Chamber Bosnia and Herzegovina offers tourists a cool vacation with an emphasis on “excursion” and excellent opportunities for treatment and skiing. Sarajevo, Mostar and Banja Luka, mosques, cathedrals and fortresses, kebabs, gouvech and rakija – all about Bosnia and Herzegovina.
Charming Balkan shy Bosnia and Herzegovina shyly hides in the shadow of its more hyped tourist neighbors Croatia and Montenegro. Tours to Bosnia and Herzegovinaso far it cannot be recognized as a favorite among Russian tourists – at first, the sad legacy of the conflict in the Balkans prevented this, then – the visa regime and not very convenient flight. Yes, and the Croatian and Montenegrin tourism policy “chopped off” a significant contingent of potential Bosnian tourists. Now, however, things are quite different. Firstly, a visa to Bosnia and Herzegovina “Russo tourist” for up to 30 days is no longer needed, which inevitably follows secondly: the appearance of direct charters in Sarajevo. Finally, there are other nice “chips”: good ski resorts, a decent number of attractions, very beautiful nature and delicious cuisine. In short, it’s time to take a closer look at Bosnia and Herzegovina!
The capital is Sarajevo. The main cities are Banja Luka, Tuzla, Mostar, Zenica. All the details about the cities and resorts of Bosnia and Herzegovina are on the page “Subtleties of tourism”.
Bosnia and Herzegovina has a temperate continental climate with cool summers and fairly mild winters. The maximum temperature in July in the valleys (where the main tourist cities are located) is + 27 °C, in the mountains – from + 10 °C to + 20 °C, depending on the height. At the same time, sudden changes in the weather are not uncommon during the day. In winter, the thermometer shows no lower than -10 ° C, as a rule, from 0 ° C to – +5 ° C. In the mountains, snow falls in November and stays until April, so the ski season here is pleasantly long. See citypopulationreview.com for weather information.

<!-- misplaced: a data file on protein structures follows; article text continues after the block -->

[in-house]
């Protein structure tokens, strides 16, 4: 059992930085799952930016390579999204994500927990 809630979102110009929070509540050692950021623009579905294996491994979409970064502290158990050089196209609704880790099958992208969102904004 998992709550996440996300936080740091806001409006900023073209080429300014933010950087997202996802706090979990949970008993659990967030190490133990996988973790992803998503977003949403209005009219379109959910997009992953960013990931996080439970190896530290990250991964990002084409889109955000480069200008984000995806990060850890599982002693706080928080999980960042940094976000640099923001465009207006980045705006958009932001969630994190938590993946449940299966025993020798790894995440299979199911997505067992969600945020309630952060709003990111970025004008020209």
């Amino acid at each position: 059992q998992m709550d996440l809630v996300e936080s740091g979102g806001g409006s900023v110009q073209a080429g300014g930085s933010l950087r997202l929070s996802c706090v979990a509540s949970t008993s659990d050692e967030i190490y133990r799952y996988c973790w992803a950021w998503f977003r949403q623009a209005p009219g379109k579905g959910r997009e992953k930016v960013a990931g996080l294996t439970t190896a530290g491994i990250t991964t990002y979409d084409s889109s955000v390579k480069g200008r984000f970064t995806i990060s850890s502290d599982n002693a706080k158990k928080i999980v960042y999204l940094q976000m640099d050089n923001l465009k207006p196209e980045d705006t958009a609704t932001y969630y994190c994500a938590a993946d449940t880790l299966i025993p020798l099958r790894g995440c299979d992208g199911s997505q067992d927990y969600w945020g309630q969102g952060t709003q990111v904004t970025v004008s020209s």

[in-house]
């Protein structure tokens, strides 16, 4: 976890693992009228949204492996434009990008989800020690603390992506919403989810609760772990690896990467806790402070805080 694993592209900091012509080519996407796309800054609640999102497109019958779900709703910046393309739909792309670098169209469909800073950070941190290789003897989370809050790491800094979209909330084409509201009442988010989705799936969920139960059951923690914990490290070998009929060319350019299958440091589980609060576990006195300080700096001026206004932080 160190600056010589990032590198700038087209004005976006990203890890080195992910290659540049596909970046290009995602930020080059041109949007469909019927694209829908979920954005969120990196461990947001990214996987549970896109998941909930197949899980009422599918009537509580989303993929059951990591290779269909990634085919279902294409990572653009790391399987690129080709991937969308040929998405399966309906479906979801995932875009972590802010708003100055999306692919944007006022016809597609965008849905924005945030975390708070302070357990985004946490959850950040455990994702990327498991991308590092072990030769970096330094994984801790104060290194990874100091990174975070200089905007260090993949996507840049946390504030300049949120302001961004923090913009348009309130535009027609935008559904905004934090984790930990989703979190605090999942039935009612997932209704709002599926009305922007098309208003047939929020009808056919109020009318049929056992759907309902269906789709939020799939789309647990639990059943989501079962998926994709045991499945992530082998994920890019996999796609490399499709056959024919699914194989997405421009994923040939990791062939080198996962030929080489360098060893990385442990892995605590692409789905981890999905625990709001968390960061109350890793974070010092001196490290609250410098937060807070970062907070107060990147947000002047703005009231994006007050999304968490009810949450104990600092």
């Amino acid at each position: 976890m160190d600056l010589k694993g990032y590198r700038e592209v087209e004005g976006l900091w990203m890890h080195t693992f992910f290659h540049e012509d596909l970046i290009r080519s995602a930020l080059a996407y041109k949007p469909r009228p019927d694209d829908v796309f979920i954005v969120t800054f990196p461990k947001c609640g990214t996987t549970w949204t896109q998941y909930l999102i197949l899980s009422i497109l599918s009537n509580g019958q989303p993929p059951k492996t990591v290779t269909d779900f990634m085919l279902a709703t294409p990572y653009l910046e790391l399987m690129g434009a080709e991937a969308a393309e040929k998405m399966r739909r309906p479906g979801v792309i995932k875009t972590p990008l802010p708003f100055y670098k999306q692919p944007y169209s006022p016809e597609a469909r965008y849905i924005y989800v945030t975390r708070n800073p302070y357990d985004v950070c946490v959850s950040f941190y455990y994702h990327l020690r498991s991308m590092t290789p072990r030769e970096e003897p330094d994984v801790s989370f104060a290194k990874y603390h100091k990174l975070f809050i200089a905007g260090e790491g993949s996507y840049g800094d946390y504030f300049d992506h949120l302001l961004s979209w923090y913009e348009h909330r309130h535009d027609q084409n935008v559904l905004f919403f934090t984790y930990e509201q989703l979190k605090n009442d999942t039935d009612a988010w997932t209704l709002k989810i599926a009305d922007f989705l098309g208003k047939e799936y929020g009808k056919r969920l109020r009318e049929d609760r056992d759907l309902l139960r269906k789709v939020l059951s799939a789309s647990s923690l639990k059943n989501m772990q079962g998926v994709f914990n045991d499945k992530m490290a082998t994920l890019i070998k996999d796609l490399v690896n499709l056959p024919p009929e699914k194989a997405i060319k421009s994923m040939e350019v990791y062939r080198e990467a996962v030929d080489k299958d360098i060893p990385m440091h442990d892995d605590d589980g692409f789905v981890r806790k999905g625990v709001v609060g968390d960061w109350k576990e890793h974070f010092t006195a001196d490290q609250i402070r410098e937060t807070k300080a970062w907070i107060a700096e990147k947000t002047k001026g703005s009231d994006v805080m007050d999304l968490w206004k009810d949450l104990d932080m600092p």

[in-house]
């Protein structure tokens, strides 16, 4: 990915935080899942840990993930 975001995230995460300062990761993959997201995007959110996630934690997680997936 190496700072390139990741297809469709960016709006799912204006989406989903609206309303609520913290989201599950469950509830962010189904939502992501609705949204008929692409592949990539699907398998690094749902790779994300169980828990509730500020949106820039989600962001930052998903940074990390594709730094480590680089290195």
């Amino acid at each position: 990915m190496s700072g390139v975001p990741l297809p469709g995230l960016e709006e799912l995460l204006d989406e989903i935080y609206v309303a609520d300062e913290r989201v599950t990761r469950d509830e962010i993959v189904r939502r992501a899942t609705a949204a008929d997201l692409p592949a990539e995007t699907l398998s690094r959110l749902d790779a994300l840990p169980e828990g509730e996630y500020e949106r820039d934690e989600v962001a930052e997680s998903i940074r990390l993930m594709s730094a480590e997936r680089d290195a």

The best time to visit Bosnia and Herzegovina for outdoor recreation and excursions is from May to September. It makes sense for skiers in search of the perfect snow cover to come in December-February.
The length of the coastline of Bosnia and Herzegovina is only 10 km, which is “run” by the resort of Neum. The beach is sandy, the season lasts from May to September.
Shops are open Monday to Friday from 9:00 to 20:00. Private and souvenir shops “adjust to the client”: you can buy essential goods or memorabilia on any day of the week from early morning until late evening.
From Bosnia and Herzegovina, you can bring ceramics (including beautiful decorative plates), woven products – embroidered towels, home textiles, mats and carpets, silver-plated copper products, leather clothes and shoes. It is also worth paying attention to “edible” souvenirs – the all-Balkan strong drink rakia, local white and red wines (the latter are called here “black wine”).
It is imperative to bargain in the markets: having identified a foreign tourist, local sellers do not hesitate to break exorbitant prices.
7 things to do in Bosnia and Herzegovina
- Stand at the site of the assassination of Archduke Franz Ferdinand on the Latin Bridge and reflect on the fate of the world.
- Go to Medugorje and listen to the story of the apparition of the Virgin Mary from the locals.
- Improve your health in the mountain-climatic resort of Ilidzhe, backing up the result with “black wine” for persuasiveness.
- Taste a real gouvech, accompanying your meal with excellent Bosnian beer.
- Go down to Josip Broz Tito’s nuclear bunker in Konjice and pretend to be the only person on Earth.
- Stock up on souvenirs in Sarajevo, providing your family with a supply of embroidered towels for many years to come.
- Feel the delights of a summer holiday in the seaside Neum, and a winter holiday in Igman or Jahorina.